Bangladesh to see six new denim mills in 2yrs
At least six new denim mills will come into operation in Bangladesh in the next two years with an investment of $100 million.
The increasing demand for denim fabrics from garment makers has encouraged the investors to establish new factories here, Mostafiz Uddin, organiser of Bangladesh Denim Expo, said yesterday.
“The response we are getting from both the local millers and foreigners is huge,” he told The Daily Star on the sidelines of the show, at International Convention City Bashundhara in Dhaka.
A total of 65 exhibitors from 12 countries are participating in the seventh edition of the two-day event.
Currently, Bangladesh has 30 denim mills with a capacity to produce 435 million yards of fabrics a year, said Mostafiz, who is also the managing director of Denim Expert Ltd.
Local suppliers can meet only 40 percent of Bangladesh's annual demand for denim fabrics and the rest is met through imports from China, India and Pakistan, he said.
Last fiscal year, Bangladesh exported denim goods worth $2 billion.
Existing investment in the denim sector is more than $1 billion and every year more people are showing interest to invest in the sector, Mostafiz said.
“However, it is my request to the investors not to make new investments in basic denim fabrics,” he said.
“We are already strong in basic denim products. Now what we need is very fine fabrics to produce very high-end denim products.”
He also said the prices of fabrics declined in Bangladesh due to the price war among the local fabrics producers.
Six months ago, a yard of denim fabrics was sold in Bangladesh at $2.5, which came down to $2 now, Mostafiz said.
As a new hub for denim products, many foreign companies are now coming to open offices or factories in Bangladesh, he said.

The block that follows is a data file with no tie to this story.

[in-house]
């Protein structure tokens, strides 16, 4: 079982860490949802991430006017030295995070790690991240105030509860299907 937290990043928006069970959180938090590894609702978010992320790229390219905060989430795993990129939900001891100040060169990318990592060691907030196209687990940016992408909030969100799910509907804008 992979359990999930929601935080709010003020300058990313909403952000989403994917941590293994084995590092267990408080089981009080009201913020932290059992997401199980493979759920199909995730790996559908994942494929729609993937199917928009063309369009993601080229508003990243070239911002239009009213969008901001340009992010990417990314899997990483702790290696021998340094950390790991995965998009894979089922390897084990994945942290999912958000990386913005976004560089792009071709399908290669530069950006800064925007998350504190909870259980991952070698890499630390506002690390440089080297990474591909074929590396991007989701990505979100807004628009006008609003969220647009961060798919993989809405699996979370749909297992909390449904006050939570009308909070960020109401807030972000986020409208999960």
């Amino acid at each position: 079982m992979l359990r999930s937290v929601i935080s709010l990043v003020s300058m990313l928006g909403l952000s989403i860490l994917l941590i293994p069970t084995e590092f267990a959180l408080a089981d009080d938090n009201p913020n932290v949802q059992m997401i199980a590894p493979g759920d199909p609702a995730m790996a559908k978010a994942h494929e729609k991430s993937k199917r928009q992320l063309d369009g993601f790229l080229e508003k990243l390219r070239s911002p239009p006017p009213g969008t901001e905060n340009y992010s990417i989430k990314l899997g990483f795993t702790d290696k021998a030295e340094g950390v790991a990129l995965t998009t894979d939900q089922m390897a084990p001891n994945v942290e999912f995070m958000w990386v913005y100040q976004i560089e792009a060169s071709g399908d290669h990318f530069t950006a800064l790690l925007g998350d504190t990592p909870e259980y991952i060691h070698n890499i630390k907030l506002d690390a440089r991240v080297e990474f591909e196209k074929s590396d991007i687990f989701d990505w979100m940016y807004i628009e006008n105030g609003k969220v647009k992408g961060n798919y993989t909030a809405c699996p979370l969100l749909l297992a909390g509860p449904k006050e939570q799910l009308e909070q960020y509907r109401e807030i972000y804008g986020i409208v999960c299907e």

Landes, a German denim accessories maker, is the latest on the list to start production in its new factory in Savar on November 1.
“We opened the factory in Bangladesh as we think this is the hub for denim business and there are a lot of business prospects here,” Manfred Slowik, chief operating officer of Landes, said at his stall at the expo.
The company has already invested $500,000 in the new factory that has 30 employees, Slowik said.
“By the end of next year, the total workforce in our new plant will be 120 as we are going for new recruitments.”
Landes has a target to annually produce 500 million pieces of leather patches—an accessory for making denim trousers—at its Savar plant, Slowik said.
Such accessories will be supplied to the whole Asian region, he said. “All big brands like H&M, VF and Walmart are my customers.”
Similarly, Nezahat Boni, senior accounts manager of Orta, a Turkish denim maker, said her company now supplies three million metres of denim fabrics to Bangladesh every year, which was only 800 metres in 2011.
“We opened an office in Bangladesh in 2011 as we cannot ignore the importance of this country as a denim hub.”
Md Mujibul Hoque, sales director for Bangladesh at China's Prosperity Textile, said his company opened an office in Dhaka last year. Hoque's company sells four million yards of denim fabrics a year in Bangladesh and targets to increase the amount to 40 million yards.
With the higher demand for denim, Bangladesh has overtaken China to become the largest denim supplier to the European Union – a development that would give confidence to the country's garment sector as it looks to hit $50 billion in exports by 2021.
In the January-June period of 2016, Bangladesh exported €567.97 million worth of denim products to the 28-nation bloc with a 21.18 percent market share.
Bangladeshi entrepreneurs supply denim products to major global retailers, including Levi's, Diesel, G-Star RAW, H&M, Uniqlo, Tesco, Wrangler, s.Oliver, Hugo Boss, Walmart, and Gap.
Annually 2.1 billion pieces of denim are sold globally. In 2014, the size of the global denim market stood at $56.20 billion. By 2020, the global denim market will reach $64.1 billion, while Bangladesh's denim export is forecasted to reach $7 billion by the end of 2021.